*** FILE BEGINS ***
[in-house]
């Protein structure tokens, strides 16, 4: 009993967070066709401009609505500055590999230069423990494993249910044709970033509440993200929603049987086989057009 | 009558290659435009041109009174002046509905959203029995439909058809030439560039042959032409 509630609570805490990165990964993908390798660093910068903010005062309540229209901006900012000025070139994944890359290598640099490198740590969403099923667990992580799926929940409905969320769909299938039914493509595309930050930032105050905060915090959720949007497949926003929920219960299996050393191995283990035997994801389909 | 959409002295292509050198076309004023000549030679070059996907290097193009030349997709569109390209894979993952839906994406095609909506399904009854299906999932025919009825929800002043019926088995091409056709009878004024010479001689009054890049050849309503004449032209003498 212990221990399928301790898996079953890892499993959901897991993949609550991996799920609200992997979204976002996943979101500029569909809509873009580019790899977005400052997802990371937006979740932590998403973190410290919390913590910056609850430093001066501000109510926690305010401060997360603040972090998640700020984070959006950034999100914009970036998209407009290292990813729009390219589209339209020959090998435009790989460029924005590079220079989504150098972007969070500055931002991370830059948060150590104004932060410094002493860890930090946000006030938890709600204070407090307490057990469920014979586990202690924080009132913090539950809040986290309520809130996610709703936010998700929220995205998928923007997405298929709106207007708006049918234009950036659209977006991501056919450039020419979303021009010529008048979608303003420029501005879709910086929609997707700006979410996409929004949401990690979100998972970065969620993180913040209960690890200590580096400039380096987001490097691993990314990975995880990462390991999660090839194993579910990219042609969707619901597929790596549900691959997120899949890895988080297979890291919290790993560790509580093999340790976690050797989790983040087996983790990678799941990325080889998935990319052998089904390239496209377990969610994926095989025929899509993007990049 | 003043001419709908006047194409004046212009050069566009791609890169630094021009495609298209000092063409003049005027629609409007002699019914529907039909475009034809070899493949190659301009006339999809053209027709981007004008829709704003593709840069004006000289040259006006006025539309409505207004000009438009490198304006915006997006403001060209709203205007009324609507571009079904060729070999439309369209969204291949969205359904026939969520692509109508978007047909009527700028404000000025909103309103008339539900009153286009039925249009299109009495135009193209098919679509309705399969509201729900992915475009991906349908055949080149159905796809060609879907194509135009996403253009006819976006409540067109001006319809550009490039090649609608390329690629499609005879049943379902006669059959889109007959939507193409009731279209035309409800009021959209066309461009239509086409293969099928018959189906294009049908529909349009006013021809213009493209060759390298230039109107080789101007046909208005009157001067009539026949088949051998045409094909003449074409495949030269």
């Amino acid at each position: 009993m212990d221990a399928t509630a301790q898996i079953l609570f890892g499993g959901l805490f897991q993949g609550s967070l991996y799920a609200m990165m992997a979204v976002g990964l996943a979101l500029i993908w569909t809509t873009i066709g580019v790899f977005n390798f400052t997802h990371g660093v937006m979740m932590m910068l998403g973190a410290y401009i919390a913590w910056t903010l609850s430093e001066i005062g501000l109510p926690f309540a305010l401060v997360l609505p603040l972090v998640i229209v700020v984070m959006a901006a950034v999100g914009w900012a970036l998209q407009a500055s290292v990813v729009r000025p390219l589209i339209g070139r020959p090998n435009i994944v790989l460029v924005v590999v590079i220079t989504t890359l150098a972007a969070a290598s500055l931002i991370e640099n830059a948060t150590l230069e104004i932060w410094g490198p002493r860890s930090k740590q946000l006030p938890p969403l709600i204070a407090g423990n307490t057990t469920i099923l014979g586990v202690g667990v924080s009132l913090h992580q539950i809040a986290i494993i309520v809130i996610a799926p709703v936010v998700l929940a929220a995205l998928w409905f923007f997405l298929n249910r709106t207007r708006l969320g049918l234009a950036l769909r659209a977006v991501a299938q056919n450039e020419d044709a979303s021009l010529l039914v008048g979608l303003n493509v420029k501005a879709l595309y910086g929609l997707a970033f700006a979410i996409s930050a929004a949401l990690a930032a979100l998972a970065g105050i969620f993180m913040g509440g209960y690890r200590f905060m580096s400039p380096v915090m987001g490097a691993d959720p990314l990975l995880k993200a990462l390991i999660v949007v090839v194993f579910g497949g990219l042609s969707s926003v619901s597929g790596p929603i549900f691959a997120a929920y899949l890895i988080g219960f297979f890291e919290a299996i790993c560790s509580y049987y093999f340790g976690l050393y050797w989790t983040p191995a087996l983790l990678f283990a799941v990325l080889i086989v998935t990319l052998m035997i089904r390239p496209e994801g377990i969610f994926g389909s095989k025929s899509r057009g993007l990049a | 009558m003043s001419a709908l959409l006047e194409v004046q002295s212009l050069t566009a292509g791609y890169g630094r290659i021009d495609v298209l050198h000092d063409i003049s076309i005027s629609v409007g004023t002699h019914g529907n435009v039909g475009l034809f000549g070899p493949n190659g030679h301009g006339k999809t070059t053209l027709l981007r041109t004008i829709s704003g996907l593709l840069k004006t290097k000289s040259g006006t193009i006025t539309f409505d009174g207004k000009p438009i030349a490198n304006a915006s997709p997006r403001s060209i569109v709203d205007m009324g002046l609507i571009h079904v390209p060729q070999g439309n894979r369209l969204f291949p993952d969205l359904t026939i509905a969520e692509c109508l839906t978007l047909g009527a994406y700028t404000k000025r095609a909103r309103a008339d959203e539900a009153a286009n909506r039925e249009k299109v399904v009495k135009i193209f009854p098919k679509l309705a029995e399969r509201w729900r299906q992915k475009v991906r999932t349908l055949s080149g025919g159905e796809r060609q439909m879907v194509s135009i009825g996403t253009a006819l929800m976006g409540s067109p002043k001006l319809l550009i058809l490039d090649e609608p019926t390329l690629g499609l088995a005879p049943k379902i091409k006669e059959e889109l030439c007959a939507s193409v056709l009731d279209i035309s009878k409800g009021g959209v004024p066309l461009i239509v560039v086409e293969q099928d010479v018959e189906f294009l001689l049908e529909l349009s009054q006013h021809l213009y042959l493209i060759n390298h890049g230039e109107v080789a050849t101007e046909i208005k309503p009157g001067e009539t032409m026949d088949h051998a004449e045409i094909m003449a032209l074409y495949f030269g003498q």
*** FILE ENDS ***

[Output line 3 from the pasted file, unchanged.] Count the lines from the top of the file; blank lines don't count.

């Amino acid at each position: 009993m212990d221990a399928t509630a301790q898996i079953l609570f890892g499993g959901l805490f897991q993949g609550s967070l991996y799920a609200m990165m992997a979204v976002g990964l996943a979101l500029i993908w569909t809509t873009i066709g580019v790899f977005n390798f400052t997802h990371g660093v937006m979740m932590m910068l998403g973190a410290y401009i919390a913590w910056t903010l609850s430093e001066i005062g501000l109510p926690f309540a305010l401060v997360l609505p603040l972090v998640i229209v700020v984070m959006a901006a950034v999100g914009w900012a970036l998209q407009a500055s290292v990813v729009r000025p390219l589209i339209g070139r020959p090998n435009i994944v790989l460029v924005v590999v590079i220079t989504t890359l150098a972007a969070a290598s500055l931002i991370e640099n830059a948060t150590l230069e104004i932060w410094g490198p002493r860890s930090k740590q946000l006030p938890p969403l709600i204070a407090g423990n307490t057990t469920i099923l014979g586990v202690g667990v924080s009132l913090h992580q539950i809040a986290i494993i309520v809130i996610a799926p709703v936010v998700l929940a929220a995205l998928w409905f923007f997405l298929n249910r709106t207007r708006l969320g049918l234009a950036l769909r659209a977006v991501a299938q056919n450039e020419d044709a979303s021009l010529l039914v008048g979608l303003n493509v420029k501005a879709l595309y910086g929609l997707a970033f700006a979410i996409s930050a929004a949401l990690a930032a979100l998972a970065g105050i969620f993180m913040g509440g209960y690890r200590f905060m580096s400039p380096v915090m987001g490097a691993d959720p990314l990975l995880k993200a990462l390991i999660v949007v090839v194993f579910g497949g990219l042609s969707s926003v619901s597929g790596p929603i549900f691959a997120a929920y899949l890895i988080g219960f297979f890291e919290a299996i790993c560790s509580y049987y093999f340790g976690l050393y050797w989790t983040p191995a087996l983790l990678f283990a799941v990325l080889i086989v998935t990319l052998m035997i089904r390239p496209e994801g377990i969610f994926g389909s095989k025929s899509r057009g993007l990049a | 009558m003043s001419a709908l959409l006047e194409v004046q002295s212009l050069t566009a292509g791609y890169g630094r290659i021009d495609v298209l050198h000092d063409i003049s076309i005027s629609v409007g004023t002699h019914g529907n435009v039909g475009l034809f000549g070899p493949n190659g030679h301009g006339k999809t070059t053209l027709l981007r041109t004008i829709s704003g996907l593709l840069k004006t290097k000289s040259g006006t193009i006025t539309f409505d009174g207004k000009p438009i030349a490198n304006a915006s997709p997006r403001s060209i569109v709203d205007m009324g002046l609507i571009h079904v390209p060729q070999g439309n894979r369209l969204f291949p993952d969205l359904t026939i509905a969520e692509c109508l839906t978007l047909g009527a994406y700028t404000k000025r095609a909103r309103a008339d959203e539900a009153a286009n909506r039925e249009k299109v399904v009495k135009i193209f009854p098919k679509l309705a029995e399969r509201w729900r299906q992915k475009v991906r999932t349908l055949s080149g025919g159905e796809r060609q439909m879907v194509s135009i009825g996403t253009a006819l929800m976006g409540s067109p002043k001006l319809l550009i058809l490039d090649e609608p019926t390329l690629g499609l088995a005879p049943k379902i091409k006669e059959e889109l030439c007959a939507s193409v056709l009731d279209i035309s009878k409800g009021g959209v004024p066309l461009i239509v560039v086409e293969q099928d010479v018959e189906f294009l001689l049908e529909l349009s009054q006013h021809l213009y042959l493209i060759n390298h890049g230039e109107v080789a050849t101007e046909i208005k309503p009157g001067e009539t032409m026949d088949h051998a004449e045409i094909m003449a032209l074409y495949f030269g003498q």